Moody’s calls pension settlement failure ‘credit negative’ for R.I.

Moody’s Investors Service issued a warning on April 17 regarding Rhode Island’s failure to reach a settlement with public employee unions over the state’s pension lawsuit, which will go trial on Sept. 15 following the breakdown in renewed mediation talks earlier this month. More

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Moody’s calls pension settlement failure ‘credit negative’ for R.I.

PBN FILE PHOTO/RUPERT WHITELEY
MOODY'S INVESTORS SERVICE said the failure of a proposed settlement of Rhode Island's pension lawsuit is a "credit negative" for the state. R.I. General Treasurer Gina M. Raimondo is one of the primary defendants in the case, along with Gov. Lincoln D. Chafee. The lawsuit is scheduled to go to trial Sept. 15.
Posted 4/21/14

(Updated, 4:18 p.m.)

PROVIDENCE – Moody’s Investors Service issued a warning on April 17 regarding Rhode Island’s failure to reach a settlement with public employee unions over the state’s pension lawsuit, which will go trial on Sept. 15 following the breakdown in renewed mediation talks earlier this month.

Calling the development a “credit negative” for both state and local governments, Moody’s said this “latest twist in the legal fall-out” stemming from the Rhode Island Retirement Security Act to contain retiree pension costs prolongs uncertainty over the “bellwether” pension reforms and risks an estimated $400 million in annual pension savings.

Moody’s analysts Marcia Van Wagner and Vito Galluccio wrote that the “range in projected annual state costs between the most favorable legal outcomes to the most unfavorable poses a considerable risk” to the state’s fiscal stability.

According to actuarial estimates by the Employee Retirement System of Rhode Island, the state’s projected fiscal 2016 required pension contributions would be $280 million if the current reforms are upheld in court, a savings of about 45 percent. Conversely, a complete reversal of the 2011 pension overhaul would result in state annual required contributions of $500 million for the fiscal year ending June 30, 2016, or about 14 percent of the $3.55 billion in state revenue projected for that year, Moody’s said.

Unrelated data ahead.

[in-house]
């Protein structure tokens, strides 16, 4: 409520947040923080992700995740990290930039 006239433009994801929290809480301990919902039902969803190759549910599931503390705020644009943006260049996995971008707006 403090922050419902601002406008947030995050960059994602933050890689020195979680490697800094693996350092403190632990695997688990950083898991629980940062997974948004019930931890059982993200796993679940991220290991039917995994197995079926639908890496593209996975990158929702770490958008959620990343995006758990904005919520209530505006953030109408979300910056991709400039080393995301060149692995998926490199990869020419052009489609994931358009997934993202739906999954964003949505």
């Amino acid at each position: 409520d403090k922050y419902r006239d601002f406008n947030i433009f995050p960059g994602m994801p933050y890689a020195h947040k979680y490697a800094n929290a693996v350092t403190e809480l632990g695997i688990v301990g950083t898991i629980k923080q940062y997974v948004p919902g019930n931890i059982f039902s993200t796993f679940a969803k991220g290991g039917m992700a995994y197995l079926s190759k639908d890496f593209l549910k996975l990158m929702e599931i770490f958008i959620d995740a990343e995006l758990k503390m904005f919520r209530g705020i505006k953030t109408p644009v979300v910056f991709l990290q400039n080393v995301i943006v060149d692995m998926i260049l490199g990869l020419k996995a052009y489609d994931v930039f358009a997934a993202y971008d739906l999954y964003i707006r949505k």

In addition, municipal governments would lose $178 million in savings to pension contributions if the reforms were overturned, Moody’s said, placing increased financial pressure on cities like Woonsocket and Providence “that already are financially stressed” by high pension costs.

“Rhode Island is challenged by narrow liquidity and sluggish economic growth, and faces increasing competition from Massachusetts for critical gaming revenues,” Moody’s said. “An unfavorable court decision will result in extremely difficult budgetary choices and considerable credit pressure.”

Faye Zuckerman and Joy Fox, spokeswomen for Gov. Lincoln D. Chafee and R.I. General Treasurer Gina M. Raimondo, issued the following statement in response: “While we acknowledge Moody’s concern, Governor Chafee and General Treasurer Raimondo remain confident that the state has a strong case [in the pension litigation].”

On Monday, Bloomberg News reported that Rhode Island is selling $79.5 million in bonds this week, following the pension settlement failure.

Rhode Island is selling the general-obligation munis to retire older bonds and save $3.3 million, according to Standard & Poor’s. The ratings company ranks the securities AA, its third-highest level of investment grade.

Bloomberg News contributed to this report.

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